The Estrela Report: promoting compulsory sex education for toddlers and a right to abortion, and calling for restrictions on conscientious objection

November 23, 2013

The scandalous Estrela Report on Sexual and Reproductive Health and Rights is back on the agenda! After heated debate, it was referred back to the Committee on Women’s Rights and Gender Equality (FEMM) by the october plenary session of the European Parliament. The report will be discussed in the second round in the FEMM Committee tomorrow, 26th of November. The Committee will vote on the report again, a necessary step for it to get in back to the plenary.

The proponents of this radical anti-freedom and anti-life report are very nervous: No debate will be allowed, no new amendments will be allowed to be tabled and the existing tabled alternative resolution, which was a good, non-ideological text, is completely banned from the agenda.

This means that the content of the report will be changed in cosmetic details at best, which means that MEPs will be asked to vote on the same toxic report which they referred back to the committee, because it was not acceptable to the majority of the house.

The legislative process of the European Parliament is clear: In case of a referral back to committee, a report or proposal must be fundamentally reconsidered. But with the Estrela Report, its proponents are busy trying to basically get the same report through again at an accelerated pace. It goes without saying that the need for further debate-and serious consideration whether this report should be taken off the agenda altogether-was exactly the reason why the European Parliament decided to refer it back to the FEMM Committee in the first place!

The number of amendments and “split votes” tabled for this report prior to the last plenary session was unusually high – an indicator that European Parliament is deeply divided over this controversial proposal. Nevertheless, the MEPs who proposed it still hope to find a way to advance their ultra feminist agenda of compulsory sex and gender education starting with toddlers onwards, free abortion on demand, and serious restrictions on doctor’s right to conscientious objection.

On the other hand, thanks to a massive reaction by citizens across Europe, more and more MEPs are aware that they need to demand that the boundaries of EU competence be respected—which does not allow for the promotion of abortion and stands for the dignity of women, the right to life and for the protection of fundamental freedoms for all.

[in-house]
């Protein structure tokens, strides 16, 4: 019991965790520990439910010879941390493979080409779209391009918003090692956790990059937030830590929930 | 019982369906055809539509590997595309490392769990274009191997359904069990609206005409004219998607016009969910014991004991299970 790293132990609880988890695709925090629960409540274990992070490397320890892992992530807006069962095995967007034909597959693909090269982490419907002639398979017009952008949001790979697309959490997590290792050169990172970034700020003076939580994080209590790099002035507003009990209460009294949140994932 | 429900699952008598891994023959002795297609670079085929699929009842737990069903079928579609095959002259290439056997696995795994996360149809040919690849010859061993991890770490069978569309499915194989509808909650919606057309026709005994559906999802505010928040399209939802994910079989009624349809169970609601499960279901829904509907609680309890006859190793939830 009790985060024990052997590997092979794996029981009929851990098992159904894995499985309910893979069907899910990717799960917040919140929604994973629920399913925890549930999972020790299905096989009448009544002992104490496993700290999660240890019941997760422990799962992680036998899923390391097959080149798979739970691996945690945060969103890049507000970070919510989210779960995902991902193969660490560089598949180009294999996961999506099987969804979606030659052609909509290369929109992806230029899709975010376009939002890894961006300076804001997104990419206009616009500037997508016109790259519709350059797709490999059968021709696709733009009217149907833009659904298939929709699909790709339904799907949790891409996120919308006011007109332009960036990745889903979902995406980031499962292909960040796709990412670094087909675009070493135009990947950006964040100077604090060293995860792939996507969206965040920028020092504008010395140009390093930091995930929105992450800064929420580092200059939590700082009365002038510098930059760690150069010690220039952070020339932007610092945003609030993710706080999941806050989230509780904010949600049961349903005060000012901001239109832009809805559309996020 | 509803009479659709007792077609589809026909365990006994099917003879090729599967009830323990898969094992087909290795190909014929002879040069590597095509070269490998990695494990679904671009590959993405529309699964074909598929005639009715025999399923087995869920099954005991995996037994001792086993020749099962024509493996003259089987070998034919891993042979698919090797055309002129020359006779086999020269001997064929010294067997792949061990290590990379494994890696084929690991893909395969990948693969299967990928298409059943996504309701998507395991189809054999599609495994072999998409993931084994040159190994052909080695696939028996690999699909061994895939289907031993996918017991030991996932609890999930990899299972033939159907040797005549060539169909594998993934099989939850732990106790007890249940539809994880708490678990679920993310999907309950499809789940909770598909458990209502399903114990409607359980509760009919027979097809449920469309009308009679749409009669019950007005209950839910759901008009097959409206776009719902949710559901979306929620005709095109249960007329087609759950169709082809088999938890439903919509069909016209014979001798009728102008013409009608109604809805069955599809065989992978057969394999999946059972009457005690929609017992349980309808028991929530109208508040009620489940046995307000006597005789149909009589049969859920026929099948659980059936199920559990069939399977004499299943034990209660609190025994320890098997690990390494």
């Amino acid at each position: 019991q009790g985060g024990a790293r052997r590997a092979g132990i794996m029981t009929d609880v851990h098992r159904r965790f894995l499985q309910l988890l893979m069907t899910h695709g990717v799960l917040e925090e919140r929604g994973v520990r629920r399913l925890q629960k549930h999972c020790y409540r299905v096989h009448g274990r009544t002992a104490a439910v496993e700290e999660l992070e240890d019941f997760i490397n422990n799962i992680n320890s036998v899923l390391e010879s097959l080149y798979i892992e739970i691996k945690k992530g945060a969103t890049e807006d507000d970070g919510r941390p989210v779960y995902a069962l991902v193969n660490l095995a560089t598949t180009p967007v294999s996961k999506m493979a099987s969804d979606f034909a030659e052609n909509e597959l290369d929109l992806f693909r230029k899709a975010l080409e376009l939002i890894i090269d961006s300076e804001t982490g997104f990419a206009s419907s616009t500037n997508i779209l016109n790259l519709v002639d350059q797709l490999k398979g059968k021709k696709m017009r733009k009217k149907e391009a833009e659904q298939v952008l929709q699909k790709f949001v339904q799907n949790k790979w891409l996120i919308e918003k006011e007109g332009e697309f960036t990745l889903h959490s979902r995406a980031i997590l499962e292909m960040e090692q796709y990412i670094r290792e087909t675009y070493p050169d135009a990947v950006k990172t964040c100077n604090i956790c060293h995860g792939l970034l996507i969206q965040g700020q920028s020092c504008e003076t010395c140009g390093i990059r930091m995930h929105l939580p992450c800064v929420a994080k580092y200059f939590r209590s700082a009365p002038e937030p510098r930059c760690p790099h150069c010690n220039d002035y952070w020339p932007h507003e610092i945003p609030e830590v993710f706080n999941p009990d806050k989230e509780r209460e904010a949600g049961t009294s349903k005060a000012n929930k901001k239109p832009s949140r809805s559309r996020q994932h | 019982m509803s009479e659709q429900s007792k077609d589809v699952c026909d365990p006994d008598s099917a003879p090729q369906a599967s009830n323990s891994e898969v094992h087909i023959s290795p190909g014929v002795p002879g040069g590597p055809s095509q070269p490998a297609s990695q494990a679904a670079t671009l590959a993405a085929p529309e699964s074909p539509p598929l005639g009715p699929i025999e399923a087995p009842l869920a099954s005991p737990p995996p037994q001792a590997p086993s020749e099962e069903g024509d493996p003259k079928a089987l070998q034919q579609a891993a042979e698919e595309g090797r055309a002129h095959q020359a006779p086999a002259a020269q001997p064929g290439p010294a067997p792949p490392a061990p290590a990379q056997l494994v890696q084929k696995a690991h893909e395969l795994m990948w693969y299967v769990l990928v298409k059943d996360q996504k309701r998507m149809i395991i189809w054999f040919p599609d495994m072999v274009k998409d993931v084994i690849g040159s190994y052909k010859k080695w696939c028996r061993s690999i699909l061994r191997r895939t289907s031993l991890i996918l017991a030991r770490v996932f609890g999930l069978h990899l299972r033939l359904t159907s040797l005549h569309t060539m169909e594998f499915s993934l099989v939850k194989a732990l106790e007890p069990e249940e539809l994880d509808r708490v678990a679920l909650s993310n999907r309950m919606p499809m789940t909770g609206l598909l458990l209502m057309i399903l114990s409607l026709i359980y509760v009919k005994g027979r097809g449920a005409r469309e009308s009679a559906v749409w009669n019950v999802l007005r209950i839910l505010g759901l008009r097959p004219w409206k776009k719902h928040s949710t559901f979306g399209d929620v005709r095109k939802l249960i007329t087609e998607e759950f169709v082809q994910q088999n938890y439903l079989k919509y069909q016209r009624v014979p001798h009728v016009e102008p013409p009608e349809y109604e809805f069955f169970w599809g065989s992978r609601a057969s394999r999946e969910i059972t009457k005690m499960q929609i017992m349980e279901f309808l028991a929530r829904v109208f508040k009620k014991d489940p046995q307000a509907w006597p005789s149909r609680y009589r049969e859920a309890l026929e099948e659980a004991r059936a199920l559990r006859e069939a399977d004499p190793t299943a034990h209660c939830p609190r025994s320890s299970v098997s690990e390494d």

As a result of the efforts of human rights organizations to raise public awareness in Europe of the many problems contained in the Estrela Report, MEPs received thousands of emails before the last plenary session. But there are still reasons to be concerned and the battle is not yet over.

What’s problematic in the Estrela Report on Sexual and Reproductive Health and Rights?

  • The Estrela Report calls for a so-called “right to abortion”. But the EU has no competence to promote abortion. Hence, such a call is against EU law. Furthermore, it is incompatible with the fundamental right to life of every human being.
  • The Report calls for restrictions on the right to conscientious objection, which it considers an obstacle to establish a so-called “right to abortion” (Paragraph 35 of the Report). But conscientious objection is an internationally recognized right. Everyone has the fundamental freedom to not participate in a practice that is contrary to one’s conscience, within the boundaries prescribed by law.
  • The Report calls on Member States to ensure compulsory, “age-appropriate” and “gender-sensitive” sexuality and relationship education, provided in a mixed-sex setting, for all children and adolescents (both in and out of school).
  • The Report calls for compulsory sexual education according to the Standards for Sexuality Education in Europe published by the World Health Organization (WHO) and the German BzgA. These ‘Standards’ include the following age-based requirements:
  1. Children aged 0-4 should be informed about: “enjoyment and pleasure when touching one’s own body”, “early childhood masturbation”, “different family relationships”, “the right to explore gender identities”, “the right to explore nakedness and the body, to be curious”, etc. They should also develop “curiosity regarding own and others’ bodies” and “a positive attitude towards different lifestyles”.
  2. Children aged 4-6 should be informed about “enjoyment and pleasure when touching one’s own body”, “early childhood masturbation”, “same-sex relationships”, “sexual feelings (closeness, enjoyment, excitement) as a part of all human feelings”, “different kinds of (family) relationship”, “different concepts of a family” and should develop “respect” for those different lifestyles and concepts.
  3. Children aged 6-9 should go on learning about “enjoyment and pleasure when touching one’s own body (masturbation/self-stimulation)” but they also should be informed about “different methods of conception” and “the basic idea of contraception (it is possible to plan and decide about your family).”
  4. Children aged 9-12 should be informed about “first sexual experience”, “orgasm”, “masturbation” and should learn to “make a conscious decision to have sexual experiences or not” and “use condoms and contraceptives effectively”.

Although these standards differentiate between “minimum” and “optimal achievements, masturbation at age 0-4 is mandatory. In short, this is a programme for sexual initiation beginning at the toddler age. And one seriously has to ask oneself whether this kind of sexual education is not in fact a form of paedophilia that could lead to child abuse, albeit under a pretext of “education” or “skill development”.